Kobe, Koelble - Only link is one number

January 31, 2006|by TIM KOELBLE

Even though I'm not a hardcore fan of the National Basketball Association - except for following Lebron James - I have to be amazed at the recent 81-point performance by Kobe Bryant.

Watching the highlights with shot after shot going through the twine, I wondered whether his 46 attempted shots were out of selfishness or necessity. Probably a little of both, with Kobe being the one-man team that he is and his Lakers team having a sub-par record.

That was nearly 1.7 points per minute off of nearly one shot per minute in an NBA game. Doesn't sound like a lot broken down, but added up over a 48-minute span, the numbers fill the scorebook quickly.

How is Bryant's performance gauged against the 100-point game by Wilt Chamberlain?

Some say it was a greater effort by Bryant because he was scoring from everywhere on the floor, whereas Chamberlain's productivity came basically in the paint. Unfortunately, Chamberlain's game was played in Hershey, Pa., and there was no television. Newspaper accounts indicate his inside scoring, as was the case throughout his career.


"Wilt the Stilt" hit 36 field goals and was 28 of 32 from the stripe on that March 2, 1962 night in Hershey. He led his team to a 169-147 win over the New York Knicks. Bryant, in the era of the 3-point goal, hit 28 field goals and was 18 of 20 from the line in a win over Toronto.

With so many egos in the modern era, I'd have to rate Bryant's 81 a notch above Chamberlain, simply because he was doing it all over the floor. By no means does that make Bryant, however, a greater player than Chamberlain.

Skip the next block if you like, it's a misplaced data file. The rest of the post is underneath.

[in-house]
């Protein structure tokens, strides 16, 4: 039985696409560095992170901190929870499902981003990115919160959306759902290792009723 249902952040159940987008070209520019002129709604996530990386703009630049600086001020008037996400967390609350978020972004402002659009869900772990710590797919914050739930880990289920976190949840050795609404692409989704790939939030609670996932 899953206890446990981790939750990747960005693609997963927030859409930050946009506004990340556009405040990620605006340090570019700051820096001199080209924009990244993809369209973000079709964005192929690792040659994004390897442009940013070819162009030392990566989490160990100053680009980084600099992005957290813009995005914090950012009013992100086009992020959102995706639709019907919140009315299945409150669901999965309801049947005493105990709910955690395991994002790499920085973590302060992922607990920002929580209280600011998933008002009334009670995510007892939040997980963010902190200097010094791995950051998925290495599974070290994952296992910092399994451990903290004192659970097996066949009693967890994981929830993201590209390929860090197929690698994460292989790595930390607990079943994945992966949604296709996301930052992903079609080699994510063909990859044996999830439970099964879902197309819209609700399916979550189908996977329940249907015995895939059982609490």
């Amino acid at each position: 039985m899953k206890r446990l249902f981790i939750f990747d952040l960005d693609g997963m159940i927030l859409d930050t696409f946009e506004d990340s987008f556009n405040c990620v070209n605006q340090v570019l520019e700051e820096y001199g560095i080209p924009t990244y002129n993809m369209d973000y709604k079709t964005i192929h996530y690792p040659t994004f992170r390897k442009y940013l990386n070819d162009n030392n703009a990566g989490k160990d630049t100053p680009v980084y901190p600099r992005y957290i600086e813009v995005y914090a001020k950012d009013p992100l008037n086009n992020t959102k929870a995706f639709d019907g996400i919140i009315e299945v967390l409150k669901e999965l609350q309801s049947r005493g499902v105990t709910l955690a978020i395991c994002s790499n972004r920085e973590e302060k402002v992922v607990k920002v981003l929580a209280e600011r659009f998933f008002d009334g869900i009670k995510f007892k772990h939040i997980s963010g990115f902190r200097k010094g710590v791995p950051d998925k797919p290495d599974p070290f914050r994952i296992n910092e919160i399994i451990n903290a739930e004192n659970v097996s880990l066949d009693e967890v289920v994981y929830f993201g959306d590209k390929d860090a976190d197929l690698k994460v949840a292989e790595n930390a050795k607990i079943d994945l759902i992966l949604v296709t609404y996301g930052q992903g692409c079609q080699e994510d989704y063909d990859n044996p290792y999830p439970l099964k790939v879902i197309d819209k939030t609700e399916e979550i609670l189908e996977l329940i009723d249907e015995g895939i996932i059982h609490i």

I vaguely remember the headlines in the local newspaper the day following Chamberlain's 100. I was 10 years old then and already well aware of the sports scene.

After watching Bryant's highlights, something struck me and I had nothing to do but chuckle in my mind.

Bryant had just scored more points in one game than I had scored in two years of varsity basketball total. (This is where I laughed at my basketball abilities).

We were a football school. We won a Ohio state championship in 1965. A basketball power we were not, and I certainly didn't do anything to add to our success on the hardwood (insert a chuckle here).

However, I do remember my one "Kobi-esque" night when we were in a scoring free-for-all. It was up-and-down the floor, any defense played that night was somewhere else. We lost 136-102. The '1' on the backside of my 8 points was missing.

That was the big night of my basketball career.

Tim Koelble is a staff writer for The Morning Herald. His column appears every other Tuesday. He can be reached a 301-733-5131, ext. 2311 or by e-mail at:

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